US President Barack Obama's landmark speech on the United States' drone program Thursday was well-received by Pakistan and Yemen, two of the countries most affected by drone strikes.
The United Nations drone inquiry also reacted positively to the speech, calling it "historic."
However, some still maintain that it is "not good enough."
On Thursday, Obama outlined stricter rules and regulations for drones, which have been used to target suspected militants in Pakistan, Yemen, Afghanistan, and other countries. Critics have blamed drone strikes for high numbers of civilian casualties.
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In Pakistan, response to Obama's speech has been wary, GlobalPost correspondent Mariya Karimjee reported from Karachi. Though many Pakistanis welcomed his words, happy with what they saw as an acknowledgement of lives lost, most people argued that it was only a first step.
"Obama has finally responded to the popular sentiment in this country, which is fiercely against the drones, and I think that shows a certain sensitivity," said Mushahid Hussain, chairman of the defense committee in Pakistan's Senate.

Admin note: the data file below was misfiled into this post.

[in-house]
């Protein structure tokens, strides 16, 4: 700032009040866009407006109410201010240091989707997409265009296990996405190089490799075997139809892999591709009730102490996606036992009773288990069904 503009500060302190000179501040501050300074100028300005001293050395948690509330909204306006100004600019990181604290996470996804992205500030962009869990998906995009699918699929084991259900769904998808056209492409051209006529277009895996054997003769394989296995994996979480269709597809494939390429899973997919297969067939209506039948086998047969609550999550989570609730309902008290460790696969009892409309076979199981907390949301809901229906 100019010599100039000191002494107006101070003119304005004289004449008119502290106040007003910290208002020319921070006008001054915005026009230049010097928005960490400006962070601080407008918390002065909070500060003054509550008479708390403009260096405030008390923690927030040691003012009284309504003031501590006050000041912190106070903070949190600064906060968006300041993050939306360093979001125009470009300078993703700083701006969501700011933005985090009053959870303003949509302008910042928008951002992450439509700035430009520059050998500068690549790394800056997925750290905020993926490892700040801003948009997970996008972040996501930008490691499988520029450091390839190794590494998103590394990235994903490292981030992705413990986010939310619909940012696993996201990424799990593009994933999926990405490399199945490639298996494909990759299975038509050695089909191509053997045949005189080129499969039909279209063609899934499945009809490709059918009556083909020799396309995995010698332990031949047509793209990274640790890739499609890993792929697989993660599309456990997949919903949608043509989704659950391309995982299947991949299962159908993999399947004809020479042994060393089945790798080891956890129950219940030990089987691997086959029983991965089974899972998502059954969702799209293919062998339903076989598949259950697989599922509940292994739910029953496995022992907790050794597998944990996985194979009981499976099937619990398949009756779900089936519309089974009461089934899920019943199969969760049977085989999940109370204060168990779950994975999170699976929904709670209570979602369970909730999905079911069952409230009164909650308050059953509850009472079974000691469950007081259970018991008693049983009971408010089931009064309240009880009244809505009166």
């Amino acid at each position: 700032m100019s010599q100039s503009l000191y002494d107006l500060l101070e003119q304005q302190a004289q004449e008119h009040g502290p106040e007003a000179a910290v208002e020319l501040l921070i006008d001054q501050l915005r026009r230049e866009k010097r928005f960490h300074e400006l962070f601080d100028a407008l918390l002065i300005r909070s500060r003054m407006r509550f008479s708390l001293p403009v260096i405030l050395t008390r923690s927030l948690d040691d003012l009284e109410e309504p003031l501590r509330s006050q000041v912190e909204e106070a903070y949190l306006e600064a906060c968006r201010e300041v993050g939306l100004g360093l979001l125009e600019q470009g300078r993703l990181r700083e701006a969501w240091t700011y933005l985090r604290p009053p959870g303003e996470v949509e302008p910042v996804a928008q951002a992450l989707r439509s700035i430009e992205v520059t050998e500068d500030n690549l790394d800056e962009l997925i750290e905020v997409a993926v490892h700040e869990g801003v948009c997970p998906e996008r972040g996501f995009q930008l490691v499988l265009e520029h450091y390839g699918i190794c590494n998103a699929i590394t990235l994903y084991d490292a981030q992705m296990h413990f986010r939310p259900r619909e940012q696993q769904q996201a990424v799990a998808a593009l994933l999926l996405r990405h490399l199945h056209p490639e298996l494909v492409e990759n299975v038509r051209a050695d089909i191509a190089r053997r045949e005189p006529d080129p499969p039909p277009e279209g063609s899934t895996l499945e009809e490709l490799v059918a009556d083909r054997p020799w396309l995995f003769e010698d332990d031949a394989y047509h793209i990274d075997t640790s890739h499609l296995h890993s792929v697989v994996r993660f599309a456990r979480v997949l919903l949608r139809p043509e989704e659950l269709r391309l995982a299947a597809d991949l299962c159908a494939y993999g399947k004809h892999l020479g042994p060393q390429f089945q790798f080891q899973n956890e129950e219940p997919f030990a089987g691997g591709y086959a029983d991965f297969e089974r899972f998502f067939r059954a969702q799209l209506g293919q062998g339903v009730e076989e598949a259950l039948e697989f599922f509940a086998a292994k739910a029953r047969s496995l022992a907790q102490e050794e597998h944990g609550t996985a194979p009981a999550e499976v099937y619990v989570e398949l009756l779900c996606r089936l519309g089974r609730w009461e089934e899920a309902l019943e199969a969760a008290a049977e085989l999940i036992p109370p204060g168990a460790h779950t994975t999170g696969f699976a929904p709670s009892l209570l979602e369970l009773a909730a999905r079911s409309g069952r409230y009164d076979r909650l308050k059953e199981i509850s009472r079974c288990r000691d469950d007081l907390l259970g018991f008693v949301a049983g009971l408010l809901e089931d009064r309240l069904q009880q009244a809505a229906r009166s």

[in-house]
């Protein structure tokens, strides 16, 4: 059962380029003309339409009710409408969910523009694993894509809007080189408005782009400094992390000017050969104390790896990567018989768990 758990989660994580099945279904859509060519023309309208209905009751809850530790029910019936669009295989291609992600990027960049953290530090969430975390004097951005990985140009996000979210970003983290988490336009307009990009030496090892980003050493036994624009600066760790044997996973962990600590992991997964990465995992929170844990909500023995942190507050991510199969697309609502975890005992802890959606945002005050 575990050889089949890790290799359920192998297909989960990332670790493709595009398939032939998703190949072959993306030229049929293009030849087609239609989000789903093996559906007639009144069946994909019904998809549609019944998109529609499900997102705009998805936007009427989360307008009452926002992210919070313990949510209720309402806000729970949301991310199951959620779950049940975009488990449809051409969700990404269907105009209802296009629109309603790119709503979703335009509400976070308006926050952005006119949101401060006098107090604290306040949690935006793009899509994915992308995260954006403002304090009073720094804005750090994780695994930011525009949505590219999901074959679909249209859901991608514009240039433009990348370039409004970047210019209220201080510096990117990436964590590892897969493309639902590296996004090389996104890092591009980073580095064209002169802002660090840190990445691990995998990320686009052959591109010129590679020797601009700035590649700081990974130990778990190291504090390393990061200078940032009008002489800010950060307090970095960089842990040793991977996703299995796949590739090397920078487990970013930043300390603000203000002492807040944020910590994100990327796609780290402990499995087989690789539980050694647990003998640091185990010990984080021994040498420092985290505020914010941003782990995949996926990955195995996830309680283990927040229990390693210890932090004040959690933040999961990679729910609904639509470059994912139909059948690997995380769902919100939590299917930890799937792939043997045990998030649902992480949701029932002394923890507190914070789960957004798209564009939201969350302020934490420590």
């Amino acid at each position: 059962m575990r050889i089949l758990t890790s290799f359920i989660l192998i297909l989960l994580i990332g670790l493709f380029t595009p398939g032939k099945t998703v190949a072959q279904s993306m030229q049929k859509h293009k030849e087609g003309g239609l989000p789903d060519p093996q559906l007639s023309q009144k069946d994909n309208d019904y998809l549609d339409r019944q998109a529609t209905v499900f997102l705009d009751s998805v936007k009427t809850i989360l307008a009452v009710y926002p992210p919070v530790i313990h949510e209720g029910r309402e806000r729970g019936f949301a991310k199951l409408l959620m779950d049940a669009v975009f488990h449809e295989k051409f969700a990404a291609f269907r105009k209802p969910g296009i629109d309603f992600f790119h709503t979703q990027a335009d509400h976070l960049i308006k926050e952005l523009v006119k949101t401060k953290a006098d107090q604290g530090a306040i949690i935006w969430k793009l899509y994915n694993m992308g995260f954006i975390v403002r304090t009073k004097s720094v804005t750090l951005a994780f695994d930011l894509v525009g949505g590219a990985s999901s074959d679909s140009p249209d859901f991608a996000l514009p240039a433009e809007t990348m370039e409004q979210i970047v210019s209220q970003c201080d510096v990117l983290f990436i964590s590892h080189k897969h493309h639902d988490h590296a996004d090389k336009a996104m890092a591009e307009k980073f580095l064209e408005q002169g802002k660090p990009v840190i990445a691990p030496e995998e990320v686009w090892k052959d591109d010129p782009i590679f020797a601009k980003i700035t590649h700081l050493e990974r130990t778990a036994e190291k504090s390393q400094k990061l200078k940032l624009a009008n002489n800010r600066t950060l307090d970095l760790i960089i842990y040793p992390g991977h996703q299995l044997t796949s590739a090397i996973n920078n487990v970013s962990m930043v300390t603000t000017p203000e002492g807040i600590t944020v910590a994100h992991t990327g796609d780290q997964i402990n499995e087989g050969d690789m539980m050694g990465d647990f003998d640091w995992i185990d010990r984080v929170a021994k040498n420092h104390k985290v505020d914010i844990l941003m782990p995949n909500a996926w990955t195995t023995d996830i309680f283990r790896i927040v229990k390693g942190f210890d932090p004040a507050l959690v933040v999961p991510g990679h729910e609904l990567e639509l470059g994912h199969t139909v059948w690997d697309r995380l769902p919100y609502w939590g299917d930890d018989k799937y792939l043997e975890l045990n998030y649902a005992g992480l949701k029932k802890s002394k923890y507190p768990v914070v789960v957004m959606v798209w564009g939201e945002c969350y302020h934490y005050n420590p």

"But for the people of Pakistan that is not good enough unless there is a cessation of drone attacks," he added.
A senior official from recently elected Prime Minister Nawaz Sharif's Pakistan Muslim League party also expressed disappointment that Obama did not mention consulting the new Pakistani government on continuing drones, BBC News reported.
Pakistan is one of the countries most affected by US drones: it has been hit by 355 such attacks since 2004, which have killed as many as 3,336 people, including 282 civilians and 2,217 militants, according to US think tank the New America Foundation.
The speech came just weeks after a high court in Peshawar said that the use of drone strikes by the United States was illegal and said that Pakistan had the right to shoot them down.
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A Yemeni intelligence official also spoke in support of Obama's speech anonymously, saying drone strikes had deterred Al Qaeda from spreading its influence in the country.
Ben Emmerson, the head lawyer of the UN's investigation into drone attacks worldwide, also praised Obama's stance.
"It sets out more clearly and more authoritatively than ever before the administration's legal justifications for targeted killing, and the constraints that it operates under," Emmerson said.
"The publication of the procedural guidelines for the use of force in counterterrorism operations is a significant step towards increased transparency and accountability," he added.
Mariya Karimjee contributed to this piece from Karachi, Pakistan.